Congress has passed the Tax Cuts and Jobs Act (“TCJA”) and President Trump is expected to sign the bill in the near future. The TCJA is the most significant piece of tax legislation in the last 30 years, and it makes substantial changes to the taxation of international transactions.
One key component of the TCJA is a deemed repatriation of earnings held in certain foreign corporations. Code §965 will generally require “U.S. Shareholders” of “specified foreign corporations” to include in their income their share of the foreign corporation’s earnings that have not been subject to U.S. tax. Deferred earnings in the form of cash and other liquid assets will be generally be taxed at a 15.5% rate in the U.S. and other earnings will be taxed at an 8% rate. An election can be made to pay the U.S. tax over an 8 year period.
When the media discusses the deemed repatriation, it often does so in the context of large U.S. multinationals such as Apple and Google. Consequently, many tax professionals are unaware of the breadth of the deemed repatriation, which will be applicable to many more taxpayers including individuals. Individuals may need to address the deemed repatriation on their 2017 tax return.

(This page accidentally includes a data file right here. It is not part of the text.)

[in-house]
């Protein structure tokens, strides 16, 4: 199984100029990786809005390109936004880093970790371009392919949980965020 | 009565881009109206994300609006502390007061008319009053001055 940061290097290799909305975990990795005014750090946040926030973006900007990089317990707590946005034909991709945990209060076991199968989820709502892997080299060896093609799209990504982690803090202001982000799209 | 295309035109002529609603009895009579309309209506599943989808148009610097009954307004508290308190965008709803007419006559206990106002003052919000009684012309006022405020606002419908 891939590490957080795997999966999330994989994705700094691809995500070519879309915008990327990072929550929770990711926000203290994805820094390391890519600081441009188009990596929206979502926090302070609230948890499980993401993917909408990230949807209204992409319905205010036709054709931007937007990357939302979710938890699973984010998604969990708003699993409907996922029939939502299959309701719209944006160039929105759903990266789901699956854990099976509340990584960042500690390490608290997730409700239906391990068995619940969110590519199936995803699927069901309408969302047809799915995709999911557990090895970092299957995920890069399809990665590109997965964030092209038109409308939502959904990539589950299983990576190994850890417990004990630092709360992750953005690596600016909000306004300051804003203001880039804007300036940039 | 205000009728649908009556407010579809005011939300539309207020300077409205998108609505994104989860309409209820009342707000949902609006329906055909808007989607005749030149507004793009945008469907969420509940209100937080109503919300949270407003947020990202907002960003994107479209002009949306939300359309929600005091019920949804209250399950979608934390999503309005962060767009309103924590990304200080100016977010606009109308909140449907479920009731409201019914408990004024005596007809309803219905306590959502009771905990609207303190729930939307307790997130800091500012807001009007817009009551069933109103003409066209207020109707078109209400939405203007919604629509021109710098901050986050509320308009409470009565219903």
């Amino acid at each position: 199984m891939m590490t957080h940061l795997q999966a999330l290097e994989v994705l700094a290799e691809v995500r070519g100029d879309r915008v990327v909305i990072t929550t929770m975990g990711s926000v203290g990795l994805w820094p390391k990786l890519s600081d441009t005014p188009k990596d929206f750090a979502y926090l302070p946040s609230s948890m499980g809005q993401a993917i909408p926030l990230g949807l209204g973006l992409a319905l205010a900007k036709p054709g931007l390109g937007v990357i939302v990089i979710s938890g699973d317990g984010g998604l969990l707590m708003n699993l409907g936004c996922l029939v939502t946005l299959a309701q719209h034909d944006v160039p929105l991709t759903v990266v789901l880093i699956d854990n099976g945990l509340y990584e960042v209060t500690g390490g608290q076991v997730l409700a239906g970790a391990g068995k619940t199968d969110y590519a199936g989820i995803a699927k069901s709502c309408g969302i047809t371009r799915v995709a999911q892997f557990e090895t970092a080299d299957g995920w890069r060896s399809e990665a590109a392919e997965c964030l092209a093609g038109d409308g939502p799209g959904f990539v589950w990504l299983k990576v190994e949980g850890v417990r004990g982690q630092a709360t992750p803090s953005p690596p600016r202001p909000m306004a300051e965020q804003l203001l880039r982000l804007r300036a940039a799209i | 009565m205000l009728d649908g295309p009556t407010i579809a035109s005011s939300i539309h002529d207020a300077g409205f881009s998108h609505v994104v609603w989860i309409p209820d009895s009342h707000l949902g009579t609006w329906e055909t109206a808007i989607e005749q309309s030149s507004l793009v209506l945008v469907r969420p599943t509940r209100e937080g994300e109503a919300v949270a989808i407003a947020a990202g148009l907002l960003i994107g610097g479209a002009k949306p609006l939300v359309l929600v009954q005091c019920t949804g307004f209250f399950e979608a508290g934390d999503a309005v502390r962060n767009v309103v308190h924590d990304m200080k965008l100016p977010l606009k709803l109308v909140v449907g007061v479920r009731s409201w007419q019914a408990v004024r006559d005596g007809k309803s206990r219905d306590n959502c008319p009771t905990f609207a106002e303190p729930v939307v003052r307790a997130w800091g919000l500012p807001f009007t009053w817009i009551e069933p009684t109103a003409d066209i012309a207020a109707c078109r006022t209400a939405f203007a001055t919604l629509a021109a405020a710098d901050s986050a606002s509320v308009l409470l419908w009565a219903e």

Today we have published a video that discusses how the deemed repatriation will apply in the simple circumstance of a U.S. citizen that owns 100% of a foreign corporation. The video can be viewed at our Youtube channel.